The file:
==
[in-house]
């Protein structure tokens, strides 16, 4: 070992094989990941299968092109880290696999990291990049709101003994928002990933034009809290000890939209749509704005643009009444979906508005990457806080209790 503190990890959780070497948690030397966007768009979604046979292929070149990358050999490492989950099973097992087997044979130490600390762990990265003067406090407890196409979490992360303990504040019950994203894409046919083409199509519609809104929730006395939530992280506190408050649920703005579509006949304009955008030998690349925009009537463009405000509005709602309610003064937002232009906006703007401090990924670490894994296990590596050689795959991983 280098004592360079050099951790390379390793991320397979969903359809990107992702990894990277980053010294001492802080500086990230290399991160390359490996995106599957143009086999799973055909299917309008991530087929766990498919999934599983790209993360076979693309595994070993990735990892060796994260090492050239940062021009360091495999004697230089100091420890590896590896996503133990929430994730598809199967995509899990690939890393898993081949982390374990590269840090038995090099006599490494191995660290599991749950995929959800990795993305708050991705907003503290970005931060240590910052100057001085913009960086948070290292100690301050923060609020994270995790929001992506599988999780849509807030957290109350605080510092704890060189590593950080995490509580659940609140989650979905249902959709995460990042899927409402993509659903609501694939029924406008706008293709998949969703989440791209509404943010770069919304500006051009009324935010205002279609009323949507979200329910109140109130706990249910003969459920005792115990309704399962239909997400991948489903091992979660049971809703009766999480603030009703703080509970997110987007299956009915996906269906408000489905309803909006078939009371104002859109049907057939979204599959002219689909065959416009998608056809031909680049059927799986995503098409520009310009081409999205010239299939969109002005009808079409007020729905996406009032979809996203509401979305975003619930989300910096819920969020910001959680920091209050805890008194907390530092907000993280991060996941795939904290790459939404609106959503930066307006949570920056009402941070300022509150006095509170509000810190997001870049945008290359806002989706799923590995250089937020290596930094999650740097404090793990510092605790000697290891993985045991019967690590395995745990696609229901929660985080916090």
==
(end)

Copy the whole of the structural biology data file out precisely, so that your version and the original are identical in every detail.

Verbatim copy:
[in-house]
């Protein structure tokens, strides 16, 4: 070992094989990941299968092109880290696999990291990049709101003994928002990933034009809290000890939209749509704005643009009444979906508005990457806080209790 503190990890959780070497948690030397966007768009979604046979292929070149990358050999490492989950099973097992087997044979130490600390762990990265003067406090407890196409979490992360303990504040019950994203894409046919083409199509519609809104929730006395939530992280506190408050649920703005579509006949304009955008030998690349925009009537463009405000509005709602309610003064937002232009906006703007401090990924670490894994296990590596050689795959991983 280098004592360079050099951790390379390793991320397979969903359809990107992702990894990277980053010294001492802080500086990230290399991160390359490996995106599957143009086999799973055909299917309008991530087929766990498919999934599983790209993360076979693309595994070993990735990892060796994260090492050239940062021009360091495999004697230089100091420890590896590896996503133990929430994730598809199967995509899990690939890393898993081949982390374990590269840090038995090099006599490494191995660290599991749950995929959800990795993305708050991705907003503290970005931060240590910052100057001085913009960086948070290292100690301050923060609020994270995790929001992506599988999780849509807030957290109350605080510092704890060189590593950080995490509580659940609140989650979905249902959709995460990042899927409402993509659903609501694939029924406008706008293709998949969703989440791209509404943010770069919304500006051009009324935010205002279609009323949507979200329910109140109130706990249910003969459920005792115990309704399962239909997400991948489903091992979660049971809703009766999480603030009703703080509970997110987007299956009915996906269906408000489905309803909006078939009371104002859109049907057939979204599959002219689909065959416009998608056809031909680049059927799986995503098409520009310009081409999205010239299939969109002005009808079409007020729905996406009032979809996203509401979305975003619930989300910096819920969020910001959680920091209050805890008194907390530092907000993280991060996941795939904290790459939404609106959503930066307006949570920056009402941070300022509150006095509170509000810190997001870049945008290359806002989706799923590995250089937020290596930094999650740097404090793990510092605790000697290891993985045991019967690590395995745990696609229901929660985080916090």